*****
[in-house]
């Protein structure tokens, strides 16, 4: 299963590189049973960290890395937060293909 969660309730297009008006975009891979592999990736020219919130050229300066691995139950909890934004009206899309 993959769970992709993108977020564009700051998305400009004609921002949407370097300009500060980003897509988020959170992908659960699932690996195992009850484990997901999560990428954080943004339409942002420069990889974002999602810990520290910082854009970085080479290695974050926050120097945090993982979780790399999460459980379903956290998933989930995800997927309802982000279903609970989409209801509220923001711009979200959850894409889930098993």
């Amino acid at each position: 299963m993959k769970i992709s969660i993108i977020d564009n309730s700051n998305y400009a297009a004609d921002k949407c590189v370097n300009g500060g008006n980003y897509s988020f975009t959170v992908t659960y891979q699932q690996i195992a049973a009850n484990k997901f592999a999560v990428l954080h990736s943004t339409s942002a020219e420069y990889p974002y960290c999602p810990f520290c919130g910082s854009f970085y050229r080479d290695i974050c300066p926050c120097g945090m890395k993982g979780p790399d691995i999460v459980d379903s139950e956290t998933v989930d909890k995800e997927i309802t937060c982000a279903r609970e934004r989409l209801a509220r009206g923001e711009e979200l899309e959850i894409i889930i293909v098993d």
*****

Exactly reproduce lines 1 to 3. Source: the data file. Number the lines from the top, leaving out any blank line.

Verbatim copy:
[in-house]
């Protein structure tokens, strides 16, 4: 299963590189049973960290890395937060293909 969660309730297009008006975009891979592999990736020219919130050229300066691995139950909890934004009206899309 993959769970992709993108977020564009700051998305400009004609921002949407370097300009500060980003897509988020959170992908659960699932690996195992009850484990997901999560990428954080943004339409942002420069990889974002999602810990520290910082854009970085080479290695974050926050120097945090993982979780790399999460459980379903956290998933989930995800997927309802982000279903609970989409209801509220923001711009979200959850894409889930098993």
């Amino acid at each position: 299963m993959k769970i992709s969660i993108i977020d564009n309730s700051n998305y400009a297009a004609d921002k949407c590189v370097n300009g500060g008006n980003y897509s988020f975009t959170v992908t659960y891979q699932q690996i195992a049973a009850n484990k997901f592999a999560v990428l954080h990736s943004t339409s942002a020219e420069y990889p974002y960290c999602p810990f520290c919130g910082s854009f970085y050229r080479d290695i974050c300066p926050c120097g945090m890395k993982g979780p790399d691995i999460v459980d379903s139950e956290t998933v989930d909890k995800e997927i309802t937060c982000a279903r609970e934004r989409l209801a509220r009206g923001e711009e979200l899309e959850i894409i889930i293909v098993d």